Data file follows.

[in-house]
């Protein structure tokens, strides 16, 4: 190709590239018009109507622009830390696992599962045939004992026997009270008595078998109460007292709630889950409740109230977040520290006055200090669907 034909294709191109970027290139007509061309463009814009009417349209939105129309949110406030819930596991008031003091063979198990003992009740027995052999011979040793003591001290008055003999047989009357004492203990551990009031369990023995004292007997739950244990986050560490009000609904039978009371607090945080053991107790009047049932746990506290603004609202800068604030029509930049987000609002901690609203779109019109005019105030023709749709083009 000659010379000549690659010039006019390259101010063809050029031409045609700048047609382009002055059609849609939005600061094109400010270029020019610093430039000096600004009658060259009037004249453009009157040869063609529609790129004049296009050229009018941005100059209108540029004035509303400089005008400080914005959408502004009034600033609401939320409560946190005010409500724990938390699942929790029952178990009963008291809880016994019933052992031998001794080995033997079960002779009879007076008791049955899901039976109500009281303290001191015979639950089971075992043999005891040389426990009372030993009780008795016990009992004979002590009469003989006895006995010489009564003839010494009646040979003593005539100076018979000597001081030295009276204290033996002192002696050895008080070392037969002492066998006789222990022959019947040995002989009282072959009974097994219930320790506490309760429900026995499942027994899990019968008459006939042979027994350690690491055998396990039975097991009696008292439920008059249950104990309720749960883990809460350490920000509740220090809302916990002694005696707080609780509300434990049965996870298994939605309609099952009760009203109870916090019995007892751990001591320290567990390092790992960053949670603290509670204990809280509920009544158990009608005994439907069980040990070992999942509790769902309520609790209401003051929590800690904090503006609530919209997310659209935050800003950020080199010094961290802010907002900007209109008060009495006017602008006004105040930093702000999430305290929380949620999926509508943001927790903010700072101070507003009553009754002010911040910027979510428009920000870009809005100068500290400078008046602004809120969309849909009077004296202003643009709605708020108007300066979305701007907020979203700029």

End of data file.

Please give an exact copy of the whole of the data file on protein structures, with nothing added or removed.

[in-house]
């Protein structure tokens, strides 16, 4: 190709590239018009109507622009830390696992599962045939004992026997009270008595078998109460007292709630889950409740109230977040520290006055200090669907 034909294709191109970027290139007509061309463009814009009417349209939105129309949110406030819930596991008031003091063979198990003992009740027995052999011979040793003591001290008055003999047989009357004492203990551990009031369990023995004292007997739950244990986050560490009000609904039978009371607090945080053991107790009047049932746990506290603004609202800068604030029509930049987000609002901690609203779109019109005019105030023709749709083009 000659010379000549690659010039006019390259101010063809050029031409045609700048047609382009002055059609849609939005600061094109400010270029020019610093430039000096600004009658060259009037004249453009009157040869063609529609790129004049296009050229009018941005100059209108540029004035509303400089005008400080914005959408502004009034600033609401939320409560946190005010409500724990938390699942929790029952178990009963008291809880016994019933052992031998001794080995033997079960002779009879007076008791049955899901039976109500009281303290001191015979639950089971075992043999005891040389426990009372030993009780008795016990009992004979002590009469003989006895006995010489009564003839010494009646040979003593005539100076018979000597001081030295009276204290033996002192002696050895008080070392037969002492066998006789222990022959019947040995002989009282072959009974097994219930320790506490309760429900026995499942027994899990019968008459006939042979027994350690690491055998396990039975097991009696008292439920008059249950104990309720749960883990809460350490920000509740220090809302916990002694005696707080609780509300434990049965996870298994939605309609099952009760009203109870916090019995007892751990001591320290567990390092790992960053949670603290509670204990809280509920009544158990009608005994439907069980040990070992999942509790769902309520609790209401003051929590800690904090503006609530919209997310659209935050800003950020080199010094961290802010907002900007209109008060009495006017602008006004105040930093702000999430305290929380949620999926509508943001927790903010700072101070507003009553009754002010911040910027979510428009920000870009809005100068500290400078008046602004809120969309849909009077004296202003643009709605708020108007300066979305701007907020979203700029």